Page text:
A relaxation of the law or more exemptions a la IEM could be beneficial from a research perspective, but I wouldn't expect a "huge boon" just because. These are a lot of words to basically say, it's not a black and white issue.
The S&P already is a prediction market for the future value of the S&P. So no, there would be no additional information here.
I agree that wisdom of crowds does not always work, but remember that this is not just wisdom of crowds, it's wisdom of crowds PLUS skin-in-the-game.
All of the things in quadrant 4 are difficult to predict. I would trust the predictions of people who have put money where there mouth is far more than the predictions of those who haven't, and I think Taleb would too.
Adding a prediction market to ethereum or some other crypto coin isn't going to revolutionise anything.
I sort of assumed this DAO thing was intended in this spirit, as an experimental stab on the path to robust contracts.
With millions of dollars in prizes if you could exploit it?
Edit: If this is not how it is, I'd be interested to know who is putting money into the DAO, sociologically speaking. I hope nobody's investing their life savings in it.
Why would it be any different for "bespoke ethereum contracts"?
Compare with "old fashioned" contract law or e.g. national currencies or gold. The errors there (theft, counterfeit and fraud) tend to impact only one or a few transactions. It's all more localized/
In case of broader failure of old fashioned money (e.g. national currencies being destroyed through inflation): at least this is a very slow process that is usually being telegraphed years in advance.
In that sense smart contracts are a tool for a specific purpose (and maybe a replacement for people who don't have the luxury of a working court system) as opposed to the end-all-be-all solution that some make it out to be.
Ethereum's smart contract language is not one which makes it easy to write secure smart contracts. There are dragons everywhere, and the DAO is far and away not the only smart contract to incur their wrath.
In general I am in favor of moving to programatic, unforgiving law. But we need to do so at a pace that matches our technological progress. Today, the technology is not there to make advanced contracts. Simple ideas like 'this coin is owned by this person until a signature from this key transfers ownership to someone else' are pretty easily enforceable. Bitcoin has a scripting system with a variety of safe scripts in widespread use.
But as soon as you start aiming at things like 'this investment fund is owned by this group of people and is able to make investments under conditions X, Y, Z, and can split... etc.', you've outpaced what we currently know how to do safely.
It's much worse than that!! What you've just said applies to building an airplane or getting to Mars, too. Mother nature won't care what you meant to do.
But this is worse: mother nature might give you turbulence, but She won't carefully cycle or time the turbulence in a code injection vulnerability to try to get your avionics to lock up at some particular moment. With these kinds of systems, you have humans actively doing everything in their power to break the system, even using the most subtle possible tricks. It's not just noise: it's a malicious attacker.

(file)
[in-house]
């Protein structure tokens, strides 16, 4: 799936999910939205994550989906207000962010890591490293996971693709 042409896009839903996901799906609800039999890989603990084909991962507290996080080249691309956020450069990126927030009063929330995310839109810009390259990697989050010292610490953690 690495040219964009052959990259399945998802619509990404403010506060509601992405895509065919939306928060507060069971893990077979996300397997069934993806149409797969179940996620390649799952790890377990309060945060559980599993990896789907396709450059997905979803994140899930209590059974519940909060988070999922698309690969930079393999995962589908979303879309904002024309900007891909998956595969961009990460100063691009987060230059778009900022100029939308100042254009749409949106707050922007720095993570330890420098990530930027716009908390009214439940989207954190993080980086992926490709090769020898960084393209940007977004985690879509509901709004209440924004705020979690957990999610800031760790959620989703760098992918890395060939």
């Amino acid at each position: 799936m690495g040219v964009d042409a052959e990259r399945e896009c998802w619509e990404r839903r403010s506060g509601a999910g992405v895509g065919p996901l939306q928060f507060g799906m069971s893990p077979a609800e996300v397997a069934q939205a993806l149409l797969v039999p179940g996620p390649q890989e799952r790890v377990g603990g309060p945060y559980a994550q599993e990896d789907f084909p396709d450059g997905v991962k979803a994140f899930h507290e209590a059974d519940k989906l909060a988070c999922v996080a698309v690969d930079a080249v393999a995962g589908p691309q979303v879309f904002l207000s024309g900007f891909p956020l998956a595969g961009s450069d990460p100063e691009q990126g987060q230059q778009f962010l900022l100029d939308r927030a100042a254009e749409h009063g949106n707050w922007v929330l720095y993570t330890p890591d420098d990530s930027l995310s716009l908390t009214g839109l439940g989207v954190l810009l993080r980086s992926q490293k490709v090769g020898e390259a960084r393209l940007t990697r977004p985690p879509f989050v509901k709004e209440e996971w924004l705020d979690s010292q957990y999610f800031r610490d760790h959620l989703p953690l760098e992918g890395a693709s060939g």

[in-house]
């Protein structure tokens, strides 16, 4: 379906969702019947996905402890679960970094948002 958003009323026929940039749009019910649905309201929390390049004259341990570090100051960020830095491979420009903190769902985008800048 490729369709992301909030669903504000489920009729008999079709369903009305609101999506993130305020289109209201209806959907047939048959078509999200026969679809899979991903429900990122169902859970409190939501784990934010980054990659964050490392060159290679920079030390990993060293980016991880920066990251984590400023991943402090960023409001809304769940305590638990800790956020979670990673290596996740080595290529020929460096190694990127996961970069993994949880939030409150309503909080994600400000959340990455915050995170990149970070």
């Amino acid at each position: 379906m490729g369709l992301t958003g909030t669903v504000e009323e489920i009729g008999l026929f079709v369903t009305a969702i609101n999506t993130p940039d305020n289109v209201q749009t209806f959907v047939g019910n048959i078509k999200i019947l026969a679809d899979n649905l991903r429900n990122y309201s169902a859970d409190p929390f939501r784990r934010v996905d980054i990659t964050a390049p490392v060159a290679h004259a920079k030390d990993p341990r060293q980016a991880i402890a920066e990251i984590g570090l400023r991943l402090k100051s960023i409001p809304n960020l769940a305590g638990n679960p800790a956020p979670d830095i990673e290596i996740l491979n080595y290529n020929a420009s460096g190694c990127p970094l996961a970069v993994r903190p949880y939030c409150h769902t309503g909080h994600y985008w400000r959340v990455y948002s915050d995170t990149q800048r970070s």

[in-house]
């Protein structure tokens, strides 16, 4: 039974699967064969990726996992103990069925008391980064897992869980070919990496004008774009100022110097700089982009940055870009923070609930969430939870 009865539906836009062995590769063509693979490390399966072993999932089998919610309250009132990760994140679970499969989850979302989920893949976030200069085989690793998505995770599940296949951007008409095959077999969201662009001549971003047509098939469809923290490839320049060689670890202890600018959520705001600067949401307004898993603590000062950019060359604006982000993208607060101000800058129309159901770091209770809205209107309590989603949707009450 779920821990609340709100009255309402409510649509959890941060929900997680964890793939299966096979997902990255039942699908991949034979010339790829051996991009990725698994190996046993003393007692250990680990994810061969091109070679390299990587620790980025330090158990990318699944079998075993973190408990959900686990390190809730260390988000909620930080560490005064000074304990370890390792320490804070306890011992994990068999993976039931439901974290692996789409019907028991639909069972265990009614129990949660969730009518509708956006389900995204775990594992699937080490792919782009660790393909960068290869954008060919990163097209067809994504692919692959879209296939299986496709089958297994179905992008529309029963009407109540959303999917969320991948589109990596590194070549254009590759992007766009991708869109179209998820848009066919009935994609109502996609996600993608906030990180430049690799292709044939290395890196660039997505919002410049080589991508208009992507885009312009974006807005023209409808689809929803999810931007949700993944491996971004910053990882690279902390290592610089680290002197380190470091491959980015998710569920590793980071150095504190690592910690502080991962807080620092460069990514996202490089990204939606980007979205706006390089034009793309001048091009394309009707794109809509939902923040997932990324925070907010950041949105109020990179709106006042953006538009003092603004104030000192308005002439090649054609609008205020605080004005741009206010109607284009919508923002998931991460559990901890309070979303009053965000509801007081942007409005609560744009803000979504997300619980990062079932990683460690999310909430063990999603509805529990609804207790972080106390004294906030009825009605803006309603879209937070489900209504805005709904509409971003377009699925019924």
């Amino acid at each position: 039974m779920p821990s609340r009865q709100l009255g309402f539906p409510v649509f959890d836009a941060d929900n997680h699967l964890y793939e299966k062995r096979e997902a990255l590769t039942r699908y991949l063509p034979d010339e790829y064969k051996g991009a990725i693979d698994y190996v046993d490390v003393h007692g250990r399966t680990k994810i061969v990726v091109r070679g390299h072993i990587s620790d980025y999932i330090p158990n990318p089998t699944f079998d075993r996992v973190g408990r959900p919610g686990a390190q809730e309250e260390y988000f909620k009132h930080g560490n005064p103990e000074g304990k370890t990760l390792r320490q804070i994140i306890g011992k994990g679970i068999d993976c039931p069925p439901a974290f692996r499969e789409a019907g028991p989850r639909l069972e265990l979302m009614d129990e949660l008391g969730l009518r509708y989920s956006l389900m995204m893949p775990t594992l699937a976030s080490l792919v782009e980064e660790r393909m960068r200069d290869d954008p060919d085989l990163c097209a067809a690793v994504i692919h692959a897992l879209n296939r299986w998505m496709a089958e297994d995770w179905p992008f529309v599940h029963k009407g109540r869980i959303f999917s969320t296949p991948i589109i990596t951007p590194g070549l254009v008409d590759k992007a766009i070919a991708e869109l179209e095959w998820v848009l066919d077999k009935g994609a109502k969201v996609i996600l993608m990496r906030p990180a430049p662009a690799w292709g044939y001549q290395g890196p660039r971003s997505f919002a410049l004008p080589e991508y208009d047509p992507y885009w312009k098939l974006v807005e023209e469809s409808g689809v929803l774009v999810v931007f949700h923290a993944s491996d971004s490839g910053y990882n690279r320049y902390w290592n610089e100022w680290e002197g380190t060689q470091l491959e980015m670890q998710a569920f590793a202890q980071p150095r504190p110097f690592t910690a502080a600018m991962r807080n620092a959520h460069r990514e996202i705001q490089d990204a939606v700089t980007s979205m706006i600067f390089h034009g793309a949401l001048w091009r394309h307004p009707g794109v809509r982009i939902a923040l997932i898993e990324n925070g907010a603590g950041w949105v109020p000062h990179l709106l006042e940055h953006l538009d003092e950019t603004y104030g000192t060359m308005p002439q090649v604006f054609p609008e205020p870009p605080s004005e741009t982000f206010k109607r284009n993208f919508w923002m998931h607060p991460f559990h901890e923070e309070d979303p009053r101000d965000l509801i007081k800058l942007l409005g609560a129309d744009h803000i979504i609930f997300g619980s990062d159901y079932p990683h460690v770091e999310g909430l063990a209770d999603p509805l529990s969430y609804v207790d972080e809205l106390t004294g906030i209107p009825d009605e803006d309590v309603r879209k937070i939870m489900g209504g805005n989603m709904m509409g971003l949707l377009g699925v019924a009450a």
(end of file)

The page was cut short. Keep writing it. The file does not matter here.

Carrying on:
It's not enough to "get it right". You have to get it right against someone with lockpicking tools, budget, time, and no legal, social, or moral checks and balances. By that standard, every vehicle NASA has ever built is completely broken, and NASA has never built a single thing that works.
It's not just about code that's correct. It's about code to held to literally supernatural standards of correctness.
It's a social problem.
Ideally, using formal methods , one can write a provably correct program. Just because software can have bugs does not mean it must have bugs. Human contract law has no analogue.
Personally I'd be wary of any electronic contract that wasn't formally verified. The DAO exploit is unsurprising.
Stuff like patent-trolling (and patents) suggest to me the law isn't so consistently trustworthy as you suggest.
After all, there are almost always small mistakes in complex systems. The system of case law is, essentially, a structured way of turning differing interpretations into a stricter framework over time.
My point is, the institution of law needs to be trusted, yet patent-trolling exists because the institution has failed to apply fair judgment and common sense such that ridiculous legal structures have prevailed.
But my point was the patent trolling exists because the law is unfavourable. Not because there is a system of mediation in place. If the patent system should be abolished or not doesn't really relate to how inconsistencies in contracts are handled, as far as I can see?
The legal system is complex and messy sometimes because moneyed interests have been keeping a thumb on the scales and sometimes because the world is complex and millions of people have spent hundreds of years patching bugs and extending the code to handle all the weird corner cases.
Smart contracts are a neat idea, but it is also kind of like the guy who wants to rewrite the production system in a weekend.
I also consider the strictness, and lack of third-party mediation a "pro", not a "con".
Interactive theorem proving is already at the level that verifying something like the DAO (a few hundred lines of code!) isn't too complicated. By the time smart contracts become relevant we'll probably have all the tools in place to make this an industry instead of a research project.
It is really the whole cryptographic ambition for trust less systems that is possibly problematic.
I'm trying to be open minded. I'll concede that maybe they are will be proven right with time, but maybe not.